Anti-static Additives for Polyethylene

  1. Introduction

Static electricity is a part of everyday life and it occurs when electrical charge accumulates on a surface which does not have the ability to dissipate the charge, like nonpolar polymers. When the charged surface comes in contact with a conductor, or two electrostatically charged surfaces come in contact, an electrostatic discharge occurs, as shown in Figure 30.1. When uncontrolled, this is a highly undesirable phenomenon, being at least a nuisance or dangerous if it occurs in a processing environment. Dust attraction and collection on the surface is a very common occurrence in polyethylene (PE) articles, but more dangerous are electric shocks, sparks and electric discharges that can damage the equipment used in processing PE films or sheets.

  1. Working Principle of Antistatic Additive

Antistatic molecules have a typical surfactant-type or amphiphilic structure and all consist of one or two aliphatic fatty “tails” and a polar “head,” as depicted in Figure 30.3.

This hydrophilic and hydrophobic behavior of the additive is a key attribute in performing as an antistatic additive. Since PE is an aliphatic chain, the nonpolar fatty tail of the antistatic additive is very compatible with the polyolefin matrix while the polar head is not compatible with the PE matrix. By optimizing the balance of polar-nonpolar segments in the molecule, the degree of compatibility can be tuned.

After incorporation into the polymer matrix, the additives migrate to the surface to provide an antistatic effect. The entire mechanism of the physical migration is based on the polarity difference between the polar head of the antistatic additive and the nonpolar characteristic of PE. The additives will migrate to the surface of the PE compound and the polar segment will appear at the surface, forming a molecular layer at the interface, making the surface polar. The polar head also attracts moisture from the environment and secures a molecular water layer on the surface. It is this moisture accumulation that helps to dissipate the electricity. This provides solutions in processing and service life of the polymer which is inherently sensitive to static charge buildup, solving problems like static discharge (which causes electrical sparks), sticking of film layers to each other, and dust accumulation. Figure 30.4 illustrates the mechanism of static electricity dissipation in a PE compound containing antistatic additives.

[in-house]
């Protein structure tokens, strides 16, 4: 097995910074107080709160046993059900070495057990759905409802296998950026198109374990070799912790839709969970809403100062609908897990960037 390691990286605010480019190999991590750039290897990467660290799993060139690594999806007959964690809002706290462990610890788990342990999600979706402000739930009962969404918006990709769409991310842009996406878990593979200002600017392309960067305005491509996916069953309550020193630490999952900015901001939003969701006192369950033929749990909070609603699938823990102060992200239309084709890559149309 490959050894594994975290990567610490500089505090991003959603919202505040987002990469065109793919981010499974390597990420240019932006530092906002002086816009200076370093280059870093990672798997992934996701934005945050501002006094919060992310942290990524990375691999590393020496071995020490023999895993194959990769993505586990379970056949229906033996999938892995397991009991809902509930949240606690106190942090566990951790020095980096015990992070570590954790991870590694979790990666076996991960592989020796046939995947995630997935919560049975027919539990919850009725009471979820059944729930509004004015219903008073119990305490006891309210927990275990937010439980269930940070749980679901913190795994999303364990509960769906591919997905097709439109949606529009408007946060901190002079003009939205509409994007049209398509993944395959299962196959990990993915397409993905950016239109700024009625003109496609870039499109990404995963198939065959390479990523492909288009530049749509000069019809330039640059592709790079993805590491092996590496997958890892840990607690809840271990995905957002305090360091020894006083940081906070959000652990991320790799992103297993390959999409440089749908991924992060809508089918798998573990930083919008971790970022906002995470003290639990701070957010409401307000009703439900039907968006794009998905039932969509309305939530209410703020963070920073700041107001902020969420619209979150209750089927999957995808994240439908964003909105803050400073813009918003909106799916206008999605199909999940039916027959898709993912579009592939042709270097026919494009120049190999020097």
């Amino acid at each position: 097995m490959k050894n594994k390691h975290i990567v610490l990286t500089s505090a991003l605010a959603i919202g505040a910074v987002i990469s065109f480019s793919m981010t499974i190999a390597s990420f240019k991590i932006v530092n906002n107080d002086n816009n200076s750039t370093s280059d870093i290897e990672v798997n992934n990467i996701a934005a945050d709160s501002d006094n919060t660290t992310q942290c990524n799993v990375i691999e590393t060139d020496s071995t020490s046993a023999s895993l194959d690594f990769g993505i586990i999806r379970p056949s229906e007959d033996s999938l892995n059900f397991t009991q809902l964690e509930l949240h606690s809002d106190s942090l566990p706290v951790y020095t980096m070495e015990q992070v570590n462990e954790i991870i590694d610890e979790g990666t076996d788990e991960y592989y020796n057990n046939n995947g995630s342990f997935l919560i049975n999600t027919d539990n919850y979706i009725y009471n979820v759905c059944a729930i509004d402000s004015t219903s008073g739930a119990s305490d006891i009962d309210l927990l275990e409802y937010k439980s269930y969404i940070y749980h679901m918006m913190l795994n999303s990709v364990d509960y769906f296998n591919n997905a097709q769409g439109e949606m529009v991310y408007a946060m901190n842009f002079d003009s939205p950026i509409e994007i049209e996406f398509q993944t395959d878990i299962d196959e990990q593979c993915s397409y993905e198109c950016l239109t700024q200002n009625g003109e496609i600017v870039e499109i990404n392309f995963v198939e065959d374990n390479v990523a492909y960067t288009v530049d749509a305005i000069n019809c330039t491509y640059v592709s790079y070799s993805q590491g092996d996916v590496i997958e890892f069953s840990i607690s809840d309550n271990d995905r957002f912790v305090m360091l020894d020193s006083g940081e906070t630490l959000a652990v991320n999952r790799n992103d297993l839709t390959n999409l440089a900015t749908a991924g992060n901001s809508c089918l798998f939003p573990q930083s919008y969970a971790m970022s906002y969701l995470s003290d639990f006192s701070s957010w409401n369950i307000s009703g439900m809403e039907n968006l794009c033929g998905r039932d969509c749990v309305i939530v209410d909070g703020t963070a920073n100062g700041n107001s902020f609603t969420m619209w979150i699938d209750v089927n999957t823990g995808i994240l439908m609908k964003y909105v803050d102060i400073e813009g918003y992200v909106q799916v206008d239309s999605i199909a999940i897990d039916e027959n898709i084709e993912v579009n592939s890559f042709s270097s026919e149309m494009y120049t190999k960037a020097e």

Differences in density and crystallinity of the various PE types have a major impact on the migration rate of the additive. In low density polyethylene (LDPE), particularly injection molded articles, the migration of the additive occurs rapidly, but in the case of high density polyethylene (HDPE) the migration rate is slower. Antistatic additive migration rate is reduced as the crystallinity of PE increases, from LDPE to HDPE.

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